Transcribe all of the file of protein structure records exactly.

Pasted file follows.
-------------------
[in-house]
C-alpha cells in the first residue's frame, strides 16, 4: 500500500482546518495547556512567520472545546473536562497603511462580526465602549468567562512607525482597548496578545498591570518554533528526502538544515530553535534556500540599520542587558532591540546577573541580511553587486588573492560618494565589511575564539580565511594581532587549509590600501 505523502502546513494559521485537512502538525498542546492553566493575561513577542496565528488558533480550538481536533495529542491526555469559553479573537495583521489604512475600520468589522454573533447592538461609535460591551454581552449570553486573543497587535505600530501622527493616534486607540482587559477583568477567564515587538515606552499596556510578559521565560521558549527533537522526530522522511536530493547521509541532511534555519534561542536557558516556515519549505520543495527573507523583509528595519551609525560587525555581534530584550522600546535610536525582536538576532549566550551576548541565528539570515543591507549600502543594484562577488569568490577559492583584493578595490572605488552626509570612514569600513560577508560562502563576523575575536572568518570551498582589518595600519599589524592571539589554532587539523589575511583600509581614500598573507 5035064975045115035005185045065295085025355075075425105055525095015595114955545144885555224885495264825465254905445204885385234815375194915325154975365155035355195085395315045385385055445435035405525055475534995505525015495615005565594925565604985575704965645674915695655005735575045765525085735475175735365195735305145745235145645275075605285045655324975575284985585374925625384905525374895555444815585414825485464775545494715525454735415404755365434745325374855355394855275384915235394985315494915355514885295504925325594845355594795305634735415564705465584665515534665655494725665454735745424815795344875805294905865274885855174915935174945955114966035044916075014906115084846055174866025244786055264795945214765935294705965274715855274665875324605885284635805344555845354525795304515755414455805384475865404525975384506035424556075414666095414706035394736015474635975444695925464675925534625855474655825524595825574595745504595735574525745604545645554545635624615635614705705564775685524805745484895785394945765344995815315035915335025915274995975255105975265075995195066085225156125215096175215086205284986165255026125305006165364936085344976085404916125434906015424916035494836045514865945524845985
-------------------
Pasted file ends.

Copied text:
[in-house]
C-alpha cells in the first residue's frame, strides 16, 4: 500500500482546518495547556512567520472545546473536562497603511462580526465602549468567562512607525482597548496578545498591570518554533528526502538544515530553535534556500540599520542587558532591540546577573541580511553587486588573492560618494565589511575564539580565511594581532587549509590600501 505523502502546513494559521485537512502538525498542546492553566493575561513577542496565528488558533480550538481536533495529542491526555469559553479573537495583521489604512475600520468589522454573533447592538461609535460591551454581552449570553486573543497587535505600530501622527493616534486607540482587559477583568477567564515587538515606552499596556510578559521565560521558549527533537522526530522522511536530493547521509541532511534555519534561542536557558516556515519549505520543495527573507523583509528595519551609525560587525555581534530584550522600546535610536525582536538576532549566550551576548541565528539570515543591507549600502543594484562577488569568490577559492583584493578595490572605488552626509570612514569600513560577508560562502563576523575575536572568518570551498582589518595600519599589524592571539589554532587539523589575511583600509581614500598573507 5035064975045115035005185045065295085025355075075425105055525095015595114955545144885555224885495264825465254905445204885385234815375194915325154975365155035355195085395315045385385055445435035405525055475534995505525015495615005565594925565604985575704965645674915695655005735575045765525085735475175735365195735305145745235145645275075605285045655324975575284985585374925625384905525374895555444815585414825485464775545494715525454735415404755365434745325374855355394855275384915235394985315494915355514885295504925325594845355594795305634735415564705465584665515534665655494725665454735745424815795344875805294905865274885855174915935174945955114966035044916075014906115084846055174866025244786055264795945214765935294705965274715855274665875324605885284635805344555845354525795304515755414455805384475865404525975384506035424556075414666095414706035394736015474635975444695925464675925534625855474655825524595825574595745504595735574525745604545645554545635624615635614705705564775685524805745484895785394945765344995815315035915335025915274995975255105975265075995195066085225156125215096175215086205284986165255026125305006165364936085344976085404916125434906015424916035494836045514865945524845985